• I have had a great couple of days and am excited to see how this conference develops in the future as the community grows. On another note I would really love to see all the talks that I could not go to so if they are available online it would be amazing.
  • A great platform for conversation on UX and many other topics!
  • Fun interesting people and some great sessions please come back next year and bring the ace weather again!
  • I learned a few nice things like how to do Lean UX and Sketchnoting that I was not aware of. I met lovely people with the same interests and challenges and I want another one next year.
  • Good mix of presentation topics and styles.
  • Met some lovely people, heard about new things, tasted Whisky for the first time.
  • Excitement and pride that I am associated with such a clever bunch.
  • Really informative. Generally well led session’s good mix of theory and practice, plenty of food for thought. Liked short sessions easier to digest. Thought the breaks could be shorter so we could finish earlier.
  • Great way to develop and enthuse the UX community on Scotland.
  • A lot of fun. Eye opening learning something I don’t understand at all.
  • Learnt to sketchnote and spoke at the conference for the first time. It was ace!!
  • Interesting, informative energising.
  • Great friendly event for the UX community in the heart of Scotland. Just needed better time keeping for speakers. Great to see an event which isn’t in England (London).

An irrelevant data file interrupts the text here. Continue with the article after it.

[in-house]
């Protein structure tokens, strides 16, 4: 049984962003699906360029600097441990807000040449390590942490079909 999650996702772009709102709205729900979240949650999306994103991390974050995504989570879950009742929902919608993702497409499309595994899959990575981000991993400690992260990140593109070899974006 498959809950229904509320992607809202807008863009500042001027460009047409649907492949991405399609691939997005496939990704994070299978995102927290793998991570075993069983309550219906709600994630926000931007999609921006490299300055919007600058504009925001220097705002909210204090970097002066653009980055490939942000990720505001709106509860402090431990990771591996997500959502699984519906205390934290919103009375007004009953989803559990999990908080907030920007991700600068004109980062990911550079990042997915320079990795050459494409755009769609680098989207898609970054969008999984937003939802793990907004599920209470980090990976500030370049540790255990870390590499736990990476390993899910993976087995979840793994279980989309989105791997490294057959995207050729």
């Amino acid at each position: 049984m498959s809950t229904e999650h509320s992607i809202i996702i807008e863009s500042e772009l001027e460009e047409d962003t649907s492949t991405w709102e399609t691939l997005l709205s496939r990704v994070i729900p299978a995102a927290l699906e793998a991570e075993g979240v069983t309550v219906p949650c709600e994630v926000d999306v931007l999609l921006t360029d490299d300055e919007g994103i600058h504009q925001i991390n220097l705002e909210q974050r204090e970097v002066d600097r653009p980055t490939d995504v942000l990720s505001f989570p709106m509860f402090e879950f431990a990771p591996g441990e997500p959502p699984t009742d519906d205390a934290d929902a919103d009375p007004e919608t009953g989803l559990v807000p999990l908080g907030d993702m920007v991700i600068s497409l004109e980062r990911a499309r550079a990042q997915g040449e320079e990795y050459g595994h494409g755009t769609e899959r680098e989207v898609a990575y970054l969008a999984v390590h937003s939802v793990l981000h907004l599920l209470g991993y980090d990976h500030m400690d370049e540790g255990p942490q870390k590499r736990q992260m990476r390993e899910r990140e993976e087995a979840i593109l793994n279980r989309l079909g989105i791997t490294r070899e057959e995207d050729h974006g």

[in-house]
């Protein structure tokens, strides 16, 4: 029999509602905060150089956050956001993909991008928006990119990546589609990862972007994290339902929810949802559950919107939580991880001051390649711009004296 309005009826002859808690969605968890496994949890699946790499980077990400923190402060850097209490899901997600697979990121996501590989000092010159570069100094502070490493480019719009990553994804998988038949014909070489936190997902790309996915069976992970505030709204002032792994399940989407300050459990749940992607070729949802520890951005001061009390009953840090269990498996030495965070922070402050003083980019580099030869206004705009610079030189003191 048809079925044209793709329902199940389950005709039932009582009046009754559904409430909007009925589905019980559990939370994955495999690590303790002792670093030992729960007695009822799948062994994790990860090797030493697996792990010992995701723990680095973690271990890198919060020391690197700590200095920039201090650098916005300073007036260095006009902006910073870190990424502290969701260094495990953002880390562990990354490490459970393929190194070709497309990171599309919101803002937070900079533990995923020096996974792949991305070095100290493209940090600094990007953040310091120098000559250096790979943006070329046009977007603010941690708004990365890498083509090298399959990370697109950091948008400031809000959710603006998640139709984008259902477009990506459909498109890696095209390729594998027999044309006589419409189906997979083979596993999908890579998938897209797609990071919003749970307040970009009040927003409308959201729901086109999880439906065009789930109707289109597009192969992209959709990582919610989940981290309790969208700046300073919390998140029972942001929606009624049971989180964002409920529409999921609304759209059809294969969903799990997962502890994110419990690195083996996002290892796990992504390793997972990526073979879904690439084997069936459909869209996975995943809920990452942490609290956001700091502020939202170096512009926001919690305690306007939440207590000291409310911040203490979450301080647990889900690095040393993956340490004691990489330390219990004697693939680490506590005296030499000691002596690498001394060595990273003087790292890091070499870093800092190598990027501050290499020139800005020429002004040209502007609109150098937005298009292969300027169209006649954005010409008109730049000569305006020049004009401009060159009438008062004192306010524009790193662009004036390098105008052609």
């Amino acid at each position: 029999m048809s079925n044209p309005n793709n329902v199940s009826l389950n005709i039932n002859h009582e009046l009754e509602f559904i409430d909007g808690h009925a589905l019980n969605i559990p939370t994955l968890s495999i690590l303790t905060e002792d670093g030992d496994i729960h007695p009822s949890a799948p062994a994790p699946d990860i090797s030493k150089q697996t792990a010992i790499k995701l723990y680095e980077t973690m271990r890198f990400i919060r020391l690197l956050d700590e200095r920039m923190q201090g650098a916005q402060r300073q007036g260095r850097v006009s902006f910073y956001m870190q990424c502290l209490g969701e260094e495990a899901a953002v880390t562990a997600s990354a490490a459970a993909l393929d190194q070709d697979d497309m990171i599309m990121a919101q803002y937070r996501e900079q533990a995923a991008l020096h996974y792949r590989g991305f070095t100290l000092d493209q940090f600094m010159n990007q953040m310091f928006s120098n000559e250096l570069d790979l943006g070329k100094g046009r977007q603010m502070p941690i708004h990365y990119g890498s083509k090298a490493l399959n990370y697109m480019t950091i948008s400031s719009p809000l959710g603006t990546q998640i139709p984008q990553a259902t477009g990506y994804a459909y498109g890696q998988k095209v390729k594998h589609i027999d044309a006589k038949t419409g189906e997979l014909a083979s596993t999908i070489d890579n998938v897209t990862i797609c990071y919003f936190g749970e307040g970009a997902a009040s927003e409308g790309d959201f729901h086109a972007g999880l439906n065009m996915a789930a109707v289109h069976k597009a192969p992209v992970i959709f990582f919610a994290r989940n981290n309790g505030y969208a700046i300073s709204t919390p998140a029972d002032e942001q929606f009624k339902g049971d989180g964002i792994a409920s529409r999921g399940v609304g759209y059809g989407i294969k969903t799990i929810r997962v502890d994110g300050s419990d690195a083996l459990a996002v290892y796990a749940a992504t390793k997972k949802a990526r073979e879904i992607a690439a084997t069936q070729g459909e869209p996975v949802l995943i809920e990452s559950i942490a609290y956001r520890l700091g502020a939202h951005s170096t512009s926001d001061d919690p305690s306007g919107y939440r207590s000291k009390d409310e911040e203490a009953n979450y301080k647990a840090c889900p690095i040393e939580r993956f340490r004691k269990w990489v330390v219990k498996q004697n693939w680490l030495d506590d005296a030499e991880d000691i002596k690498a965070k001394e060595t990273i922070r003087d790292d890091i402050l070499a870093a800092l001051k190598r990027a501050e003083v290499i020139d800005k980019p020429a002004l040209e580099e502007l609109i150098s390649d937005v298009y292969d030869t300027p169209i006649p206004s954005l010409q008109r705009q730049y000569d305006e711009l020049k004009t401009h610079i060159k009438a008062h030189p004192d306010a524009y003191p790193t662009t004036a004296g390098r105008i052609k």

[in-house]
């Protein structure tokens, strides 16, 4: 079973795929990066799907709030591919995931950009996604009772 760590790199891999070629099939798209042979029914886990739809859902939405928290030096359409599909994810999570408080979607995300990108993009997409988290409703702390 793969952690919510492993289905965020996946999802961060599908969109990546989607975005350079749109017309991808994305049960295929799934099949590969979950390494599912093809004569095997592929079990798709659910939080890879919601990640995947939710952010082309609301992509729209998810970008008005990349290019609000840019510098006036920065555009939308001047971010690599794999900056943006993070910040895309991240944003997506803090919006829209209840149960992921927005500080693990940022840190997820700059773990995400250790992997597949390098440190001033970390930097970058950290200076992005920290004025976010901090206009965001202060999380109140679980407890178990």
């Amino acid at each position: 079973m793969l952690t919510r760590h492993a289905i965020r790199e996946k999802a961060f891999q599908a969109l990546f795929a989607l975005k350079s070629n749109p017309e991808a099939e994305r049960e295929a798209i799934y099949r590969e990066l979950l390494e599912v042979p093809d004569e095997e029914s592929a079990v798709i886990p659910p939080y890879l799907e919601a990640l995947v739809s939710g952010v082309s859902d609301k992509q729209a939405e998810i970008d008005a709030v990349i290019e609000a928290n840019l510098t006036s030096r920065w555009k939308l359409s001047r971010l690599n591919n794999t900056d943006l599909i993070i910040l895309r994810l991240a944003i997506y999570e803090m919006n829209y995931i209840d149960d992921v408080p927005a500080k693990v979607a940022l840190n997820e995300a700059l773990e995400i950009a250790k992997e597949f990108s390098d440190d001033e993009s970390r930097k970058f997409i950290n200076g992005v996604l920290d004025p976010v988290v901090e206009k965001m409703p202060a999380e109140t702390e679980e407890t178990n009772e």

• Very interesting topics covered by thought provoking sessions and fun workshops. Great Keynotes and lots of variety.
  • My first time meeting fellow practitioners from Scotland. Need to do it more.
  • The fabulous offbeat venue really beats a dull hotel! Beautiful setting. Wide variety of talks free drinks tickets.
  • Eye opening insight into a discipline that has helped me understand and express the questions I already had.
  • Some interesting insights, but nothing ground breaking.
  • I feel enthused and more immersed in the whole UX community/buzz. Being relatively new to the field it has really broadened my experience.
  • A great range of UX speakers and topics. Great to meet lots of people. Really friendly atmosphere and a lovely venue.
  • Hot food would be good or more options. Hotel info sooner.
  • Thought provoking. Could have had more interactive workshops. Intros could have been more engaging.
  • Good range of sessions. Really enjoyed the comics workshop. Beautiful venue, some noise travelled a bit (not drastic though). Would be good to have speaker pics on the website.
  • Great learning experience.
  • Sharing is casing.
  • Meeting new people and getting a whole range of experiences and new information. It was very well organised and I enjoyed myself.